Friday, January 13, 2017

Friday Five: Childrens' Historical Biography Stories

Luke and I read a lot of books together and while some of his all-time favorites are on frequent repeat (Little Blue Truck, LMNO Peas, the Larry book, anything Star Wars, Berenstain Bears) we do pick up quite a few new books from the library.  While we read a huge variety, some not so great ones (both of us pick duds sometime...although Luke might be more drawn to all the "famous character" ones which are mostly poorly written...I say that with a rather decent collection of Star Wars books in Luke's room), and a lot of really great ones.  Occasionally we'll come across one that not only holds Luke's interest but mine as well AND it teaches us something.  Those are some of my favorites.

And when I say it teaches us something...I mostly mean me because I don't know how much Luke is picking up and actually understanding from these but maybe it'll retain in his subconscious so when he actually does learn about these things he'll have a (small) point of reference.  And as my sister and I learned a loooooong time ago from this video series we watched...having old stuff to connect to new stuff helps you remember. 

1) Diana's White House Garden by Elisa Carbone
This was a pretty obvious first pick.  We may have read it largely because my name is in the title (can't help it).  But also, I've long had a fascination with the White House and the logistics of running it (actually, most logistics in general).  This is about a girl named Diana who was the daughter of the White House gardener while FDR was in office and WWII was happening.  She wants to do something to help the war effort so she, with Eleanor Roosevelt, plants a garden on the White House grounds.  This actually happened and all the people in the story are real.  I had never heard of this and loved it! 

2) Emma's Poem: The Voice of the Statue of Liberty by Linda Glaser
My parents gave Luke this book for Christmas, knowing how much he likes the Statue of Liberty after our visit.   It's the story of a young woman named Emma who lived in New York during the time the Statue of Liberty was being built and installed.  When they were raising money to build the podium for her, several prominent poets and authors were asked to write something which was then compiled and sold as a fundraiser.  Emma wrote the poem which later became very linked with the Statue itself: 
Give me your tired, your poor,
 Your huddled masses yearning to breathe free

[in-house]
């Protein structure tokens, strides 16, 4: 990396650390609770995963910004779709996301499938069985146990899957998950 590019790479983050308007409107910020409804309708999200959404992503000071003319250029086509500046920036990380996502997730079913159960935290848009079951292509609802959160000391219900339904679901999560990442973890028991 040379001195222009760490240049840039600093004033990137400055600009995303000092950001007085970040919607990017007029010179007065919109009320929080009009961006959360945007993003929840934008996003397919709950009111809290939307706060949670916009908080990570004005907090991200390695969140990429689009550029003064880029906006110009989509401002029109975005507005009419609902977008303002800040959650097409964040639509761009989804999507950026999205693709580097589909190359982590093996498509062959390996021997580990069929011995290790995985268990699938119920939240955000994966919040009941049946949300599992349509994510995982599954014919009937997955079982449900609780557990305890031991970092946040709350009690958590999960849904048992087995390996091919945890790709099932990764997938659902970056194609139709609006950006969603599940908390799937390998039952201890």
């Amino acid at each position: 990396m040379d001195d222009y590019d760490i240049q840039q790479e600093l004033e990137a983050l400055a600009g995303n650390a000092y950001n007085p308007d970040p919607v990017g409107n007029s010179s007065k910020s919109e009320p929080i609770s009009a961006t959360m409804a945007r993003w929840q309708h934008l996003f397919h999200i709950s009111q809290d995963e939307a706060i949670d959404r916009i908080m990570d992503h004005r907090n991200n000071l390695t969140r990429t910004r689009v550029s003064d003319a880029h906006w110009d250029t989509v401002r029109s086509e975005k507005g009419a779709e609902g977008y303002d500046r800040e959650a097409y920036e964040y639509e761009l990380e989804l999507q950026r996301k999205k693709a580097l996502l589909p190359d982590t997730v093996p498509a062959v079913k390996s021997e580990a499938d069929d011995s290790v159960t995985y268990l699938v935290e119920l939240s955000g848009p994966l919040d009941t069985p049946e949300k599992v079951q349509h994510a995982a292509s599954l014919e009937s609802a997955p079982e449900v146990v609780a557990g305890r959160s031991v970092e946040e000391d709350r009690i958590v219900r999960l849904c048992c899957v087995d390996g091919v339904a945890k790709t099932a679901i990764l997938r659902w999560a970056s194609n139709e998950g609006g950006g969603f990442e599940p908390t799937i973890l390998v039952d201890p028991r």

Those words are engraved on a plaque at the Statue,  (I just went back through all our pictures from our first New York trip and couldn't find where we had a picture of it.  After 17 vacations, getting to go in the crown of the Statue of Liberty remains a highlight...maybe in my top 10 vacation experiences ever, highly recommend)  I hadn't known the whole story behind the poem and Luke even pays really good attention when we read this one.  

Might as well put the NYC books together!  This is the story of how the Macy's Thanksgiving Day parade got it's famous huge balloon "puppets".  This isn't something I had ever considered how they came to be so it was very interesting to me to learn their history.  Also, since it was New York based it held Luke's attention too, especially after he saw the parade this year.  I need to remember to get again shortly before Thanksgiving next year

4) Moonshot: The Flight of Apollo 11 by Brian Floca
My Dad and sister both had a huge interest in space exploration when I was younger so family vacations frequently (maybe a few times but it felt often) included visits to various space museums.  Even with those visits (where I might not have been super interested and may not have learned as much as I could have) and various history lessons over the years, and reading and watching The Astronaut Wives Club recently, I still learned a few things from this book.  It's written simply and, while still maybe a little over Luke's comprehension, was told easily enough for young children.  If you have kids interested in space or astronauts, this would be a great book to read them.

5) Winnie: The True Story of the Bear who Inspired Winnie-the-Pooh by Sally M. Walker
I saw a lot about this book last year, many people reading and praising it.  It's exactly what the title says: the true story of the bear that inspired Pooh.   Who knew Pooh had origins back to WWI, a young soldier from Canada, and the London Zoo?  The zoo is where he met a young boy named Christopher Robin whose father happened to be a writer.  Thus, Winnie the Pooh, the literary character, was born.  I'm not sure Luke had any idea who Pooh was when we read this book, he may have just liked the story about a bear as a pet, but I learned a lot!

I love reading these types of books to Luke.  Have any more we should try?

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